top of page

Marzyeh Ghassemi


Affiliate Scientist, LKS-CHART; Assistant Professor, Computer Science and Medicine, affiliated with the Vector Institute; Visiting Researcher with Google’s Verily

The coolest things I've done in my career are:

  • This year I have been honored to be receive an MIT Tech review 35 Innovators Under 35 Award, an NSERC 2018 Discovery Grant, and MIT's Seth J. Teller Award for Excellence, Inclusion and Diversity.

  • I've organized the NIPS 2014 Women in Machine Learning Workshop, the NIPS 2016 Workshop on Machine Learning for Health, the 2017 Workshop on Machine Learning for Health and MIT's first Hacking Discrimination event.

  • This year I am a Guest Editor on the 2018 PLoS ONE call on Machine Learning in Health and Biomedicine, speaker at The Digital Doctor: Health Care in an Age of AI and Big Data IACS SYMPOSIUM, a panelist at AMIA 2018 Informatics Summit Panel on Deep Learning for Healthcare - Hype or the Real Thing?

If I could have a super power it would be:

Time travel, because then we could generate counter-factuals.

I'm a "closet" fan of:


The nerdiest thing I do in my spare time is:

Solder electronics.

Three things still on my bucket list are:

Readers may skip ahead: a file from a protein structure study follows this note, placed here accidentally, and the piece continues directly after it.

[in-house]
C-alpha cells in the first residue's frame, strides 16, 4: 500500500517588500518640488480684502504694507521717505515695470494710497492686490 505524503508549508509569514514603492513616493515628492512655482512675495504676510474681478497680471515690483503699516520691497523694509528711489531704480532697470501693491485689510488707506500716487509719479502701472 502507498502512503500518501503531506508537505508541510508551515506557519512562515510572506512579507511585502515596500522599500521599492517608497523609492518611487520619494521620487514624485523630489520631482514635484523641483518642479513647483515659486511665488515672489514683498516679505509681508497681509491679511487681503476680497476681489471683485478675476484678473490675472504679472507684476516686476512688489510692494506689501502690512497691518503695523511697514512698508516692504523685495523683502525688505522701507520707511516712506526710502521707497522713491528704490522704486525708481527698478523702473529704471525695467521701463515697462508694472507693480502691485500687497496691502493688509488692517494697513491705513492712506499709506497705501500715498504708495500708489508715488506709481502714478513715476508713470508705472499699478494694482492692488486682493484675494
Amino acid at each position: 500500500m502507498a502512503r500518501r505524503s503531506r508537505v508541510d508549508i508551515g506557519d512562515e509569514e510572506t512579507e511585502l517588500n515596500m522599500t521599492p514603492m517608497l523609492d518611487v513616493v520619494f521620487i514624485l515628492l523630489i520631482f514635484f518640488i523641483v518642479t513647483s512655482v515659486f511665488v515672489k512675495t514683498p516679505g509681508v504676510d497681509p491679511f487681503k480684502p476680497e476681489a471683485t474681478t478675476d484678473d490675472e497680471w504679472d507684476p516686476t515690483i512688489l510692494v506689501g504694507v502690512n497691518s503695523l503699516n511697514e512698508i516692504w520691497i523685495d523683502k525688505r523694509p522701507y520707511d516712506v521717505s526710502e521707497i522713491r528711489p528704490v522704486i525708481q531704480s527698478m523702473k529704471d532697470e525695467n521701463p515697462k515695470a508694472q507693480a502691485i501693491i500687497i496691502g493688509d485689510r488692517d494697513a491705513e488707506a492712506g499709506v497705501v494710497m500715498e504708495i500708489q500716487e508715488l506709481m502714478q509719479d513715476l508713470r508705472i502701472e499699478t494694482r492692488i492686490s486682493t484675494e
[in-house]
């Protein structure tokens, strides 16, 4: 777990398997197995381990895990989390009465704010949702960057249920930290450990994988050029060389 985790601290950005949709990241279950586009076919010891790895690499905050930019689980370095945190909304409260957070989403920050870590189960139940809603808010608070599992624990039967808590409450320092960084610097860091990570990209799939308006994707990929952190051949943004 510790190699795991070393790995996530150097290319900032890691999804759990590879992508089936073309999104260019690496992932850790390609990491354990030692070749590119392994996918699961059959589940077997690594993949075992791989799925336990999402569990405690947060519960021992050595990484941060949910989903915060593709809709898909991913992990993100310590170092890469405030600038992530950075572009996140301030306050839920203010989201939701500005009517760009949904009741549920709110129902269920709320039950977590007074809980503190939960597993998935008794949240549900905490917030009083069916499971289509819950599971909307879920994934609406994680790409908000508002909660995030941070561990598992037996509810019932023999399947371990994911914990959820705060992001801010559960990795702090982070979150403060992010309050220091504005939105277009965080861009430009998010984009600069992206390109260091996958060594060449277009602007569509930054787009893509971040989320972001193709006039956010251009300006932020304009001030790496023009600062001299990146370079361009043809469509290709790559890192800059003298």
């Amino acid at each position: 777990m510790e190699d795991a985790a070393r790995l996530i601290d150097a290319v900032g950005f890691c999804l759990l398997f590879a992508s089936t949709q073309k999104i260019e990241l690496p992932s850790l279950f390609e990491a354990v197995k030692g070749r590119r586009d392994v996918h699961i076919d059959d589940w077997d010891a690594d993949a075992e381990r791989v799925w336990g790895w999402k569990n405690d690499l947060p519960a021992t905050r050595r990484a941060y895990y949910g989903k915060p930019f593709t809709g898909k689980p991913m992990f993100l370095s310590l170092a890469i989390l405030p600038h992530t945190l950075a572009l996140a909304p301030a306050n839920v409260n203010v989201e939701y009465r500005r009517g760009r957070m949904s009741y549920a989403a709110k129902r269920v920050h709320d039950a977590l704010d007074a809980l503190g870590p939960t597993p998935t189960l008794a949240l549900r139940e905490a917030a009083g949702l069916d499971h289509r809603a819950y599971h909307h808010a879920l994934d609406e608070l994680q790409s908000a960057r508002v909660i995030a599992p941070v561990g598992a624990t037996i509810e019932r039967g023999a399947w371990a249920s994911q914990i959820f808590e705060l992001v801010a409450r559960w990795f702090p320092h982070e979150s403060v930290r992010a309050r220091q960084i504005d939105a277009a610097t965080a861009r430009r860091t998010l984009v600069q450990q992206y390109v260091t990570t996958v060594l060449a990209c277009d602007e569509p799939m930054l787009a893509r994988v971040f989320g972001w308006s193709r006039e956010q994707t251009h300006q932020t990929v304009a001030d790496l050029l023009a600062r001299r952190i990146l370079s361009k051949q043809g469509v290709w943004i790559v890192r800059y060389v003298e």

1. Solve healthcare inequity

  2. Fly a hot air balloon

  3. Visit Machu Piccu

My past experience includes:

I'm a Visiting Researcher with Google’s Verily and a post-doc in the Clinical Decision Making Group at MIT’s Computer Science and Artificial Intelligence Lab (CSAIL) supervised by Dr. Peter Szolovits. I'm joining  the University of Toronto as an Assistant Professor in Computer Science and Medicine in Fall 2018, and will be affiliated with the Vector Institute.

My research focuses on machine learning with clinical data to predict and stratify relevant human risks, encompassing unsupervised learning, supervised learning, structured prediction. My work has been applied to estimating the physiological state of patients during critical illnesses, modelling the need for a clinical intervention, and diagnosing phonotraumatic voice disorders from wearable sensor data.

My work has appeared in KDD, AAAI, IEEE TBME, MLHC, JAMIA, and AMIA-CRI; she has also co-organized the NIPS 2016 Machine Learning for Healthcare (ML4HC) and 2014 Women in Machine Learning (WIML) workshops. Prior to MIT, I received B.S. degrees in computer science and electrical engineering as a Goldwater Scholar at New Mexico State University, worked at Intel Corporation, and received an MSc. degree in biomedical engineering from Oxford University as a Marshall Scholar.

My recent insights and projects include:

bottom of page